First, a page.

From the Sea, a poem by Robert A. Sieczkiewicz

From the SeaThe Birth of Venus, Sandro Botticelli (c. 1485)

From the Sea

Light, bright as the sun falls into the sea
Forcing thousands of ripples to the shore
Disrupting the quietness quite pertly
Curious bubbling foam each ripple wore

Substance steadily stacks at water’s edge
When suddenly a wind came roaring in
Whirling all if it were a swirling dredge
Ceasing abruptly as it did begin

Then suddenly before my very eyes
Slowly grains of sand falling to the ground
The remaining form much to my surprise
I stood their helplessly without a sound

Such great beauty in her pure nakedness
Was the goddess of all beauty, Venus

 

Yes or No, a poem by Robert A. Sieczkiewicz

Yes or NoYes or No, Edmund Blair Leighton (1890)

Yes or No

With a feeling bluer than my nosegay
Worrisome heart in doubt, life uncertain
Still not knowing what exactly to say
Is today to be the final curtain

He claims an undying love ever true
Is there a chance his love to go a stray
But he gave a feeling I never knew
Feeling continues till this very day

Is confusion of mind, love that I feel
Thought love to be much joy and happiness
Not an aching heart, a painful ordeal
Yet such warm comfort from his gentleness

Yes or no, somehow I must now decide
Shall it be goodbye or become his bride

 

Vivien and Merlin, a poem by Robert A. Sieczkiewicz

Viviane et MerlinVivien and Merlin, Gaston Bussiere (c. 1900)

Vivien and Merlin

Vivien, thou to be my lasting fate
To control me until the end of time
Bold beauty surely not thy greatest trait
Skillful deceit to capture heart of mine

I’m old and thee be precious spring flower
Before me thy sweet scent meant my descent
Easily thee my heart fully devour
For I did willingly give my consent

Every moment together causing strain
Knew thou desire a secret to attain
It’s about the power thou wish to gain
While I exhaustively tried to complain

Oak tree which shielded us during the storm
Soon bed to be for heavy need of sleep
Will forever encase me in its form
Vivien, more misery thy shall sweep

 

Fire of Desire, a poem by Robert A. Sieczkiewicz

 

Fire of DesireChez le Pere Lathuille, Edouard Manet (1878)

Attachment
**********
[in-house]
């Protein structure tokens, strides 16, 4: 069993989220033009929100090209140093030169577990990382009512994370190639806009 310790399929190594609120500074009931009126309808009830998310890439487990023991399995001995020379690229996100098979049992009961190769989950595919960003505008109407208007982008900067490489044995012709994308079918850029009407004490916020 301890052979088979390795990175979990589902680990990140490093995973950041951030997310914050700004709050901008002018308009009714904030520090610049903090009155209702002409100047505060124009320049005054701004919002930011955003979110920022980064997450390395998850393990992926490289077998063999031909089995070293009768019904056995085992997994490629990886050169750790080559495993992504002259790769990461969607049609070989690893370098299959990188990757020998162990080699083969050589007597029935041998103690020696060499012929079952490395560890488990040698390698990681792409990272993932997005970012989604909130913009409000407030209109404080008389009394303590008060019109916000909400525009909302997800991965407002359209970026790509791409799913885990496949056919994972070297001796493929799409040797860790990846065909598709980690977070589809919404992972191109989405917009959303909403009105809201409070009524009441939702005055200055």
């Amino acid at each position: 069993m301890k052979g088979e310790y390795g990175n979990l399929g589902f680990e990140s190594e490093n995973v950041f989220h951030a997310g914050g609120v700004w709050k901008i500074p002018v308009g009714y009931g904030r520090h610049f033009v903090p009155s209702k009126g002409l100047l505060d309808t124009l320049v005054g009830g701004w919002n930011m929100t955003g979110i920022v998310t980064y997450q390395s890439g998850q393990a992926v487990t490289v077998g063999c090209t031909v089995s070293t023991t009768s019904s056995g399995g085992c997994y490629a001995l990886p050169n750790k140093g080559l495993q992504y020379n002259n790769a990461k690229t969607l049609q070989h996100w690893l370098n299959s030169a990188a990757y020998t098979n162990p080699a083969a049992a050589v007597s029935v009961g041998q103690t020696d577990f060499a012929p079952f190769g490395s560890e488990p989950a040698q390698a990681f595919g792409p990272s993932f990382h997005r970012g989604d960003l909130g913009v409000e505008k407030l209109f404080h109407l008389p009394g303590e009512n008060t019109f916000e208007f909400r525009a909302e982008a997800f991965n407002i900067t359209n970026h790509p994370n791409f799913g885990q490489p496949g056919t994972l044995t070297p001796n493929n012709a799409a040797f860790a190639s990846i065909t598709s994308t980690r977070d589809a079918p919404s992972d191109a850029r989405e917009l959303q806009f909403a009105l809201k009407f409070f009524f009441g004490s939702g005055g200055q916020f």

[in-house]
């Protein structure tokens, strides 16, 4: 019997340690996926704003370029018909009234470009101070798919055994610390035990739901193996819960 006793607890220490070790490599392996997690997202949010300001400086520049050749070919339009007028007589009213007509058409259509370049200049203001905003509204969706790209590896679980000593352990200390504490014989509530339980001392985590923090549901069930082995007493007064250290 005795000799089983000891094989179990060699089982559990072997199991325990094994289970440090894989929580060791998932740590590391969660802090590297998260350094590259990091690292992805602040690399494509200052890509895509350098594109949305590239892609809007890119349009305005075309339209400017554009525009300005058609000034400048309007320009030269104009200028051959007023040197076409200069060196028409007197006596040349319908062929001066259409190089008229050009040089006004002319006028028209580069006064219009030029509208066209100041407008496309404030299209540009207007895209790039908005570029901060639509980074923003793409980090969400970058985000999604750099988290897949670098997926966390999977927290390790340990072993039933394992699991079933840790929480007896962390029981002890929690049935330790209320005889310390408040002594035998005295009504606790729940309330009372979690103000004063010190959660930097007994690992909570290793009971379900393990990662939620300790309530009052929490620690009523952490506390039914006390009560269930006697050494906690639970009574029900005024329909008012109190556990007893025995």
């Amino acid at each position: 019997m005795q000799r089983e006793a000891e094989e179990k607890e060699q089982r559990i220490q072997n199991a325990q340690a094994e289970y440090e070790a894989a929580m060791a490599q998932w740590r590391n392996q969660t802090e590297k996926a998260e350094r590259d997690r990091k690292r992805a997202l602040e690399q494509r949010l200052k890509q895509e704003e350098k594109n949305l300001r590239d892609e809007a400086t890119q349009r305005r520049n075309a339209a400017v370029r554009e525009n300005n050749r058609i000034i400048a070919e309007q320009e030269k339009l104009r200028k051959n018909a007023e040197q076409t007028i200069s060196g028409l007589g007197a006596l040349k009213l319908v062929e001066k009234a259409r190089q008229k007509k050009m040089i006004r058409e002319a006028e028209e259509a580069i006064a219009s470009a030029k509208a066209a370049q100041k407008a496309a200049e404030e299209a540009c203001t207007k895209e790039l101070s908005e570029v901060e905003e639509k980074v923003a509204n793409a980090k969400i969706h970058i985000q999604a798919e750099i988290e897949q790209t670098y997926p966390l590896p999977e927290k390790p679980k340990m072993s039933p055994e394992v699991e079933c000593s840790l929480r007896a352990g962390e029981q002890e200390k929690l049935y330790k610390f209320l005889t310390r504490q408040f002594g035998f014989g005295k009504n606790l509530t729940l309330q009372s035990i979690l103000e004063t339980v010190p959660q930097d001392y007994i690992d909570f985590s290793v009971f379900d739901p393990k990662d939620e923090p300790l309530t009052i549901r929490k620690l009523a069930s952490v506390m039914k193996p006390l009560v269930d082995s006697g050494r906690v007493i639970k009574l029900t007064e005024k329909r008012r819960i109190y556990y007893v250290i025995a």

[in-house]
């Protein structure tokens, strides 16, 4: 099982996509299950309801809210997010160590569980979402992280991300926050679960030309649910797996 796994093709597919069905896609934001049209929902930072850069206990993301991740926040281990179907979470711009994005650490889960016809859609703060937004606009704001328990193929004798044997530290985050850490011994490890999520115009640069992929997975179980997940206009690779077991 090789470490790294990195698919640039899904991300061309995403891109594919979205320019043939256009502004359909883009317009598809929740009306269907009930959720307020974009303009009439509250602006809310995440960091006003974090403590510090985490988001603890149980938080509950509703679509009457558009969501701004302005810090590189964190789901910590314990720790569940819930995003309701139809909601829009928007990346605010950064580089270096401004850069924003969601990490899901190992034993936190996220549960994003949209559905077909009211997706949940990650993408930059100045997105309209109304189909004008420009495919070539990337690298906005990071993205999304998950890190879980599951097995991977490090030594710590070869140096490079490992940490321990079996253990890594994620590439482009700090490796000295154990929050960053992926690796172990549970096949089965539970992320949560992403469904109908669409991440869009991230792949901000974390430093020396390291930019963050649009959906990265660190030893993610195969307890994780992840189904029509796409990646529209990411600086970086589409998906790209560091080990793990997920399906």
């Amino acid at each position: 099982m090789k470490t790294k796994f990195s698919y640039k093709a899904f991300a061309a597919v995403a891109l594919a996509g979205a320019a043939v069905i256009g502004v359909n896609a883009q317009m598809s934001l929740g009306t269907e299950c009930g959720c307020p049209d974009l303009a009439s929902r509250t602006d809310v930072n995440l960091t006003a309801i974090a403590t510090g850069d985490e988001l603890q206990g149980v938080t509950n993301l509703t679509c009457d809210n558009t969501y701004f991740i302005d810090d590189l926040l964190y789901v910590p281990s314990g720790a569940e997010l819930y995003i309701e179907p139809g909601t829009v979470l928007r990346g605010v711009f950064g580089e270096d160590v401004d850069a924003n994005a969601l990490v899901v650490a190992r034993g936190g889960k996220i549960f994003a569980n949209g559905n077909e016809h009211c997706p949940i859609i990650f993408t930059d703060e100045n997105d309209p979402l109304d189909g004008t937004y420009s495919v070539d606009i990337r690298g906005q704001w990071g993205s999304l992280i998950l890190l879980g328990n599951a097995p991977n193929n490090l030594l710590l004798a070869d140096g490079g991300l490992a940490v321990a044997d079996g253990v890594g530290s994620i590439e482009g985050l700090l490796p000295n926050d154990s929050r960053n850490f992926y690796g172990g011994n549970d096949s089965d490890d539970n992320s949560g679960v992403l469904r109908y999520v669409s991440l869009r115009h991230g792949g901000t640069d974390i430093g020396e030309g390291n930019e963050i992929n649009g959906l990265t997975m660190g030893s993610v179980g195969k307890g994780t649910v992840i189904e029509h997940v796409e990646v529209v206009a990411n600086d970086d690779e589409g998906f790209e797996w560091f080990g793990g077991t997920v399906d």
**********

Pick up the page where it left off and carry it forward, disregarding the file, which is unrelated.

Fire of Desire

Would have preferred giving another rose
Not of yellow but of the brightest red
Symbol of what my heart really shows
To speak softly words I have never said

With little effort my heart you did steal
Excitement you created from the start
A feeling inside that is so real
To carry great love for you in my heart

Pray that there is no need to hesitate
To shower you with my eager passion
I am burning with love and cannot wait
Compressed within more heat than any sun

This inferno your beauty did ignite
Will consume me to wait another night

 

Moonlit Beauty, a poem by Robert A. Sieczkiewicz

Moonlit BeautyMoonlit Beauty James Sant (c. 1900)

Moonlit Beauty

Stars by the millions in the evening sky
Cast their dreamy eyes upon one so pure
The moon’s glow upon this beauty does lie
The caressing wind sings its song to her

Like a bird’s feather floating down to earth
My hands come to rest on her nakedness
Touching her so softly creating mirth
Then kissing her glow with great tenderness

Responding with a long sweet sounding moan
Brushing away golden strands kissed her nape
Rolling towards me, her full beauty shone
A moment neither wanted to escape

Touching each other in magical love
As the moon and the stars watched from above

 

Another Pearl, a poem by Robert A. Sieczkiewicz

Another PeartlDonna Franca Florio, Giovanni Boldini (1924)

Another Pearl

Alone, sleepless with overladen head
Willing to share body heat if I might
Not sure if anyone heard what was said
Oh, you are here my princess of the night

A cold lonely night I would surely dread
You with me will make the deep darkness bright
Have your softness in my libertine bed
Just your hand’s touch will make my blood ignite

To add another pearl about your head
After wanton passion you do incite
And every ounce of my desire has fled
From you holding us at arousing height

How I quake from a rhapsody delight
To have you in the haze of the moonlight

 

The Candle, a poem by Robert A. Sieczkiewicz

Woman with a Taper, Jules Breton 1873Woman with Taper, Jules Breton (1873)

The Candle

Candle’s glow let forever to be your guide
Making sure its bright flame never to quit
The wind’s access must always be denied
Wind is evil, tempting you to submit

Might your candle’s glow suddenly disappear
Do not place it in a darkened drawer
For your future will then become nadir
Must make an effort its flame to restore

Surround yourself with those whom you think dear
Be not afraid to share what is you fear
If true to yourself future will be clear
The glow of the flame you now will restore

Light of the candle to you be sacred
Then drink of His wine and eat of His bread